How hot will it get?

by Halstead8 min read18th Apr 202024 comments

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[Important Edit: I have realised there was an error in my model of how much we will emit, as used the wrong measure of carbon intensity (CO2/$ rather than CO2/kwh). Consequently, I now use a simplified form of the Kaya identity. This suggests that the risk of extreme warming is higher than I initially said. Thanks to Johannes Ackva for pointing this out.]

Understanding the probability of extreme warming of more than 6, 8 or 10 degrees is highly consequential for understanding how we should prioritise climate change relative to other global catastrophic risks. How hot it will get depends on:

● How much we emit

● How sensitive the climate is to emissions

Here, I construct a model of each of these uncertain questions. I conclude that:

  1. Assigning a probability distribution to a broad range of possible ‘business as usual’ scenarios up to 2100, on what I believe to be the most plausible estimate of climate sensitivity, the probability of eventual warming of more than 6 degrees is around 6% and of more than 10 degrees is 1 in 1000.
  2. Assigning a probability distribution to a broad range of possible ‘business as usual’ scenarios up to 2200, on what I believe to be the most plausible estimate of climate sensitivity, the probability of eventual warming of more than 6 degrees is around 16% and of more than 10 degrees is around 1%.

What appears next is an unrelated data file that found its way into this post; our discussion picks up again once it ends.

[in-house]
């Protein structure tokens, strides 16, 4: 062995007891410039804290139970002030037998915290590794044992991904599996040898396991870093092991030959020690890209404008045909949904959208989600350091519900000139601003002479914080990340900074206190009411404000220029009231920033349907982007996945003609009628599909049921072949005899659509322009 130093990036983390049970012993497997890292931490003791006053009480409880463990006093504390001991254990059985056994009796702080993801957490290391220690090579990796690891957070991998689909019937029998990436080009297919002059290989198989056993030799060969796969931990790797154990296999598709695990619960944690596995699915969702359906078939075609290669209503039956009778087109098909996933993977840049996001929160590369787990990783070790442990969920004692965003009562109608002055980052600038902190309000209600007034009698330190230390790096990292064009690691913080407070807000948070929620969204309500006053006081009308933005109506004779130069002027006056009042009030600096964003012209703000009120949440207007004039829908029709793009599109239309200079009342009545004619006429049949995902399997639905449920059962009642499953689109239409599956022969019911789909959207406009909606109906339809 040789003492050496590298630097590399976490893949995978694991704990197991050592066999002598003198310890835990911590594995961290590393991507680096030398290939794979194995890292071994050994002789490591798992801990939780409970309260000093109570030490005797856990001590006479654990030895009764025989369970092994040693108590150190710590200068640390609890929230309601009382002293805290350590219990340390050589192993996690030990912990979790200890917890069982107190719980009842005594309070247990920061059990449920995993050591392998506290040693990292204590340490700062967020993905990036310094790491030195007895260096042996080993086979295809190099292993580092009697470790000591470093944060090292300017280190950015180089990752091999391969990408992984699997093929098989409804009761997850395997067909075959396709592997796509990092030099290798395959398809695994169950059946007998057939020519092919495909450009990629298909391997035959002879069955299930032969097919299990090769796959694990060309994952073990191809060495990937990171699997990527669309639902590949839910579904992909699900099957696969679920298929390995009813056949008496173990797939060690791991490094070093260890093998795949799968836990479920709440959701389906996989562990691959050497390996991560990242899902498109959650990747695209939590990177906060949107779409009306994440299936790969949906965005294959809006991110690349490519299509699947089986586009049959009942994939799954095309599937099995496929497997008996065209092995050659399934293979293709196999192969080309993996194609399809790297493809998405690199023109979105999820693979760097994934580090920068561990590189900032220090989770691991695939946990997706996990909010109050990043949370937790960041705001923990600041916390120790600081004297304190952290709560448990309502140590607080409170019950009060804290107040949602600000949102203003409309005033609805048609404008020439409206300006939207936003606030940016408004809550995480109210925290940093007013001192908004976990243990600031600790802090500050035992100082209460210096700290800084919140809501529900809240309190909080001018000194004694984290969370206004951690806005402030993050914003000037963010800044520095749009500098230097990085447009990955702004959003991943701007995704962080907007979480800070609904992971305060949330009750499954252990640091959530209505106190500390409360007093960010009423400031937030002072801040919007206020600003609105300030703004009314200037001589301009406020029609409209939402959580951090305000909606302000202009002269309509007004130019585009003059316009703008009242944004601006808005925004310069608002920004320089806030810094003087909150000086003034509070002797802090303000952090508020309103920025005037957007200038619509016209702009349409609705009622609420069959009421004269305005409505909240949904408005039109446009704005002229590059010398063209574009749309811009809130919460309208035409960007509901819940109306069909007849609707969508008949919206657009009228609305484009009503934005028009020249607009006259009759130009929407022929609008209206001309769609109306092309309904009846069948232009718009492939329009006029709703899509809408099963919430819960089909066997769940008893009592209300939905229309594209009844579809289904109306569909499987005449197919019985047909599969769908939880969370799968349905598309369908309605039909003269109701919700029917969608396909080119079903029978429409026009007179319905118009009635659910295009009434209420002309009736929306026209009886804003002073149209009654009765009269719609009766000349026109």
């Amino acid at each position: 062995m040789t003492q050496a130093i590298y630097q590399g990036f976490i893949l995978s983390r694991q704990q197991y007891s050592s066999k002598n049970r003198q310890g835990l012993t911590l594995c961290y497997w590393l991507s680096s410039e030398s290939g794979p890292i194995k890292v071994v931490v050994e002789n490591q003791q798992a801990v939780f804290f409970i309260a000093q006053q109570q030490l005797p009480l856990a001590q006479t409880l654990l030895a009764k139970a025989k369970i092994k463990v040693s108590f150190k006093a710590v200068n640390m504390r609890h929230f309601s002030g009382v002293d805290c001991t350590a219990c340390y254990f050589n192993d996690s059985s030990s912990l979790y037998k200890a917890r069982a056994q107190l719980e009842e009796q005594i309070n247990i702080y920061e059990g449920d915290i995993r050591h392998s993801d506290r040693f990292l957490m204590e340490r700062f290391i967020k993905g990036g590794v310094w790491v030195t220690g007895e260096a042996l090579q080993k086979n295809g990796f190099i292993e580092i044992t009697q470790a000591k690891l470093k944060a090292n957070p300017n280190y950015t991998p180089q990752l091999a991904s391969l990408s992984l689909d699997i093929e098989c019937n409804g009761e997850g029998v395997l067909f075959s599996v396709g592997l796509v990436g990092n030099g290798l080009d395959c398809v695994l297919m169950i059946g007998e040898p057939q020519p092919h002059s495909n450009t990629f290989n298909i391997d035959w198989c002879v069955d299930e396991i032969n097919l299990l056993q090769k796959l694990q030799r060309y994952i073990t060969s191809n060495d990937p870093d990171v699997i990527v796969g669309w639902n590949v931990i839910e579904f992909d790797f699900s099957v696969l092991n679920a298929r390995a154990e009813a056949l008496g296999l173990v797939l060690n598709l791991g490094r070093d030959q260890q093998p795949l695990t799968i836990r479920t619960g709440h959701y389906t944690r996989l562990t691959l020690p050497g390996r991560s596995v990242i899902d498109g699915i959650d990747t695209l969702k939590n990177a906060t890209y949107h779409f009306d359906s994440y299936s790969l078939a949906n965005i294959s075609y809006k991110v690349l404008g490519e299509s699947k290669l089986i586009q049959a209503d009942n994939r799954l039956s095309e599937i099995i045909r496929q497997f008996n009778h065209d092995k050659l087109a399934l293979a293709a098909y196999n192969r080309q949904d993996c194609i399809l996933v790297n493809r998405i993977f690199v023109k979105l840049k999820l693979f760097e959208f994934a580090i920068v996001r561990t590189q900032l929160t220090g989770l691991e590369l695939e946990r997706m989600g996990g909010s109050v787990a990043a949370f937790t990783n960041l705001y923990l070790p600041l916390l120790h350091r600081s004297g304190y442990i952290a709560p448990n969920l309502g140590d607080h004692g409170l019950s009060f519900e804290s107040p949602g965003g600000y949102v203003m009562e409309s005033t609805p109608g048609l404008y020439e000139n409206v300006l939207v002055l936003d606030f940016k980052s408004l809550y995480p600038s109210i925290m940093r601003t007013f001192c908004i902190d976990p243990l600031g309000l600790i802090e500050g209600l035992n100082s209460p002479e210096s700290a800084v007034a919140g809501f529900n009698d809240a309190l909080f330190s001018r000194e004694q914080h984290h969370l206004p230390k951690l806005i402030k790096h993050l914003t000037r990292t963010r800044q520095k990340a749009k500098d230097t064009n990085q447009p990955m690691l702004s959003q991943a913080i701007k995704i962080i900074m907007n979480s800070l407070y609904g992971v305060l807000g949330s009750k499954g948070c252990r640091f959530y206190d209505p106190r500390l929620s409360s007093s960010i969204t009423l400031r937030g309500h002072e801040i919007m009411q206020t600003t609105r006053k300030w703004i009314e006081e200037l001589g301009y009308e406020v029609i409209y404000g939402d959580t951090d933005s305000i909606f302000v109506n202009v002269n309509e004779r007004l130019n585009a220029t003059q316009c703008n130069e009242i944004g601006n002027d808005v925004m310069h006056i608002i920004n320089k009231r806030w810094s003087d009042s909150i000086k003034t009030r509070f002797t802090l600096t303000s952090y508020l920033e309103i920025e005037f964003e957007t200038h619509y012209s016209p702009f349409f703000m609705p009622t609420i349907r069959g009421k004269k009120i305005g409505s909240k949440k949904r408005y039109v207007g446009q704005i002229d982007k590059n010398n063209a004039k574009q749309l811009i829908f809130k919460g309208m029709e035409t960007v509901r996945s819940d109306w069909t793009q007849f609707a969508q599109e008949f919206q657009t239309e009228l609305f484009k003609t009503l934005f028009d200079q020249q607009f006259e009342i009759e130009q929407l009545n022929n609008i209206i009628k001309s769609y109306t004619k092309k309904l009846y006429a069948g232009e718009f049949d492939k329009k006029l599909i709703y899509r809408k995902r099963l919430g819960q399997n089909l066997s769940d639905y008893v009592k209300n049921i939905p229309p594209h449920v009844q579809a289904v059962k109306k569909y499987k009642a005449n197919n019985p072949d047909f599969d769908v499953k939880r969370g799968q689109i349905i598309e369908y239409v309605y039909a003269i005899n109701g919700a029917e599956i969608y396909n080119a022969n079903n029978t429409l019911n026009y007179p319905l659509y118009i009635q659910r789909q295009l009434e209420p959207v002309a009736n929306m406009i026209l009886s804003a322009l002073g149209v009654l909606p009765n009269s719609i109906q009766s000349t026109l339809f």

This suggests a lower risk of extreme warming than other leading estimates, such as from Wagner and Weitzman. This is due to differences in priors across climate sensitivity. Nonetheless, the probability of extreme warming is uncomfortably high and strong mitigation remains imperative.

There are two forces here pushing in different directions. On the one hand, many estimates of climate sensitivity are too high due to the faulty use of Bayesian statistics. On the other, focusing only on the most likely 'business as usual' pathway ignores the downside risk of higher-than-expected emissions, due, for example, to surprising economic growth or population growth. Overall, it looks as though the risk is lower than some leading estimates, but still worth worrying about.

I am grateful to Johannes Ackva and Will MacAskill for thoughts and comments. Mistakes are my own.

1. How much will we emit?

How much we emit depends on choices we make. When we are trying to understand how bad climate change could be, I think it is most useful to try to understand how much we will emit if things roughly carry on as they have been doing over the last 20 or 30 years. This gives us a baseline or ‘business as usual’ set of scenarios which allow us to understand how much danger we are in if we don’t make extra efforts to decarbonise relative to what we are doing at the moment.

Existing literature

There are estimates of how much we are likely to emit in the literature. Rogelj et al (2016) provides a good overview of the literature:

_____________________

[1]

The bars here show the median estimate of emissions across different emissions scenarios, and the vertical black lines show the range due to scenario spread - though it is unclear from the text what confidence interval this is supposed to depict. INDCs are Intended Nationally Determined Contributions that countries have made in accordance with the Paris Agreement.